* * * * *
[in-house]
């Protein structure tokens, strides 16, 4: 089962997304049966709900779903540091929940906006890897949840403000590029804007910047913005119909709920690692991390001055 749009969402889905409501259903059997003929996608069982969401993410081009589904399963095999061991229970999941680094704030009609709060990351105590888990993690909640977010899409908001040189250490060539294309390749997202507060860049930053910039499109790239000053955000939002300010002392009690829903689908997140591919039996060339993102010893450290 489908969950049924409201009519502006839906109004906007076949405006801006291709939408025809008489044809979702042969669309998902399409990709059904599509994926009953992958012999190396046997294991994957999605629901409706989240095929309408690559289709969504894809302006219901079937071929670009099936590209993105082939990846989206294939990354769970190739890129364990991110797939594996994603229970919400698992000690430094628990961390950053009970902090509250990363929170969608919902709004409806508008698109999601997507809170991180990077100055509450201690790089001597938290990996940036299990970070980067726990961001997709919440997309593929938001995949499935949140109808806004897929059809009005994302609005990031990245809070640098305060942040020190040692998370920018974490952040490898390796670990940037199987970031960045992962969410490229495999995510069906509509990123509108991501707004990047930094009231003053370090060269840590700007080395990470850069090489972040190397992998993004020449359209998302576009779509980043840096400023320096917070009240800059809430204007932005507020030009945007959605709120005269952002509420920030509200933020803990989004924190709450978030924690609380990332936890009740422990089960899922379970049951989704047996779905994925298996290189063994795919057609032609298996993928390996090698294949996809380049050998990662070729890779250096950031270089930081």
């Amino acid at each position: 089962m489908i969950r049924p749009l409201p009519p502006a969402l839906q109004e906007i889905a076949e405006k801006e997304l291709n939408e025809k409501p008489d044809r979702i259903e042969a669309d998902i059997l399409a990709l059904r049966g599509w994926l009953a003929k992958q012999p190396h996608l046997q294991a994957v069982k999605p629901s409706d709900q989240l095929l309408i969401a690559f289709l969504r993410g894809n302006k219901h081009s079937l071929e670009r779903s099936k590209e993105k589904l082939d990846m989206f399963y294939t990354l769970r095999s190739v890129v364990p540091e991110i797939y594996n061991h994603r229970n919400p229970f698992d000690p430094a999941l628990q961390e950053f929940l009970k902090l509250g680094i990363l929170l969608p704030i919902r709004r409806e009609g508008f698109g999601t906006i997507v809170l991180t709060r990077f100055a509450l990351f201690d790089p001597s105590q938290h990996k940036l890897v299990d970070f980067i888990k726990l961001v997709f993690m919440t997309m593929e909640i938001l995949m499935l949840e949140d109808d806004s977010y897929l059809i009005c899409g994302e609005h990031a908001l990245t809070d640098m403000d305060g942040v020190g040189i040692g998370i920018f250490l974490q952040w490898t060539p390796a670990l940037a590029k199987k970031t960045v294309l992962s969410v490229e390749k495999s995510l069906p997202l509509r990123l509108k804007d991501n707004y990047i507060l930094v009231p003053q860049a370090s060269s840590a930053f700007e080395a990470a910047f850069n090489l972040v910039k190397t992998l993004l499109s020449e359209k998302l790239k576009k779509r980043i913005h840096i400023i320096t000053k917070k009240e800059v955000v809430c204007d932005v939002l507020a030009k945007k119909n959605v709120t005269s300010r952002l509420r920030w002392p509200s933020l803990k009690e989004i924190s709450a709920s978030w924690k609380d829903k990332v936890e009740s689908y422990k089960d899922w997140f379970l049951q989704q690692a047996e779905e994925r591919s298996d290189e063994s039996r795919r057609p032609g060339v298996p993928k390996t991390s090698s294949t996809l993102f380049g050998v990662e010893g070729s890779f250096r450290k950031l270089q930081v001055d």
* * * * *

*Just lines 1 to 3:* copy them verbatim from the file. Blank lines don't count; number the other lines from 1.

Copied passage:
[in-house]
């Protein structure tokens, strides 16, 4: 089962997304049966709900779903540091929940906006890897949840403000590029804007910047913005119909709920690692991390001055 749009969402889905409501259903059997003929996608069982969401993410081009589904399963095999061991229970999941680094704030009609709060990351105590888990993690909640977010899409908001040189250490060539294309390749997202507060860049930053910039499109790239000053955000939002300010002392009690829903689908997140591919039996060339993102010893450290 489908969950049924409201009519502006839906109004906007076949405006801006291709939408025809008489044809979702042969669309998902399409990709059904599509994926009953992958012999190396046997294991994957999605629901409706989240095929309408690559289709969504894809302006219901079937071929670009099936590209993105082939990846989206294939990354769970190739890129364990991110797939594996994603229970919400698992000690430094628990961390950053009970902090509250990363929170969608919902709004409806508008698109999601997507809170991180990077100055509450201690790089001597938290990996940036299990970070980067726990961001997709919440997309593929938001995949499935949140109808806004897929059809009005994302609005990031990245809070640098305060942040020190040692998370920018974490952040490898390796670990940037199987970031960045992962969410490229495999995510069906509509990123509108991501707004990047930094009231003053370090060269840590700007080395990470850069090489972040190397992998993004020449359209998302576009779509980043840096400023320096917070009240800059809430204007932005507020030009945007959605709120005269952002509420920030509200933020803990989004924190709450978030924690609380990332936890009740422990089960899922379970049951989704047996779905994925298996290189063994795919057609032609298996993928390996090698294949996809380049050998990662070729890779250096950031270089930081």
């Amino acid at each position: 089962m489908i969950r049924p749009l409201p009519p502006a969402l839906q109004e906007i889905a076949e405006k801006e997304l291709n939408e025809k409501p008489d044809r979702i259903e042969a669309d998902i059997l399409a990709l059904r049966g599509w994926l009953a003929k992958q012999p190396h996608l046997q294991a994957v069982k999605p629901s409706d709900q989240l095929l309408i969401a690559f289709l969504r993410g894809n302006k219901h081009s079937l071929e670009r779903s099936k590209e993105k589904l082939d990846m989206f399963y294939t990354l769970r095999s190739v890129v364990p540091e991110i797939y594996n061991h994603r229970n919400p229970f698992d000690p430094a999941l628990q961390e950053f929940l009970k902090l509250g680094i990363l929170l969608p704030i919902r709004r409806e009609g508008f698109g999601t906006i997507v809170l991180t709060r990077f100055a509450l990351f201690d790089p001597s105590q938290h990996k940036l890897v299990d970070f980067i888990k726990l961001v997709f993690m919440t997309m593929e909640i938001l995949m499935l949840e949140d109808d806004s977010y897929l059809i009005c899409g994302e609005h990031a908001l990245t809070d640098m403000d305060g942040v020190g040189i040692g998370i920018f250490l974490q952040w490898t060539p390796a670990l940037a590029k199987k970031t960045v294309l992962s969410v490229e390749k495999s995510l069906p997202l509509r990123l509108k804007d991501n707004y990047i507060l930094v009231p003053q860049a370090s060269s840590a930053f700007e080395a990470a910047f850069n090489l972040v910039k190397t992998l993004l499109s020449e359209k998302l790239k576009k779509r980043i913005h840096i400023i320096t000053k917070k009240e800059v955000v809430c204007d932005v939002l507020a030009k945007k119909n959605v709120t005269s300010r952002l509420r920030w002392p509200s933020l803990k009690e989004i924190s709450a709920s978030w924690k609380d829903k990332v936890e009740s689908y422990k089960d899922w997140f379970l049951q989704q690692a047996e779905e994925r591919s298996d290189e063994s039996r795919r057609p032609g060339v298996p993928k390996t991390s090698s294949t996809l993102f380049g050998v990662e010893g070729s890779f250096r450290k950031l270089q930081v001055d």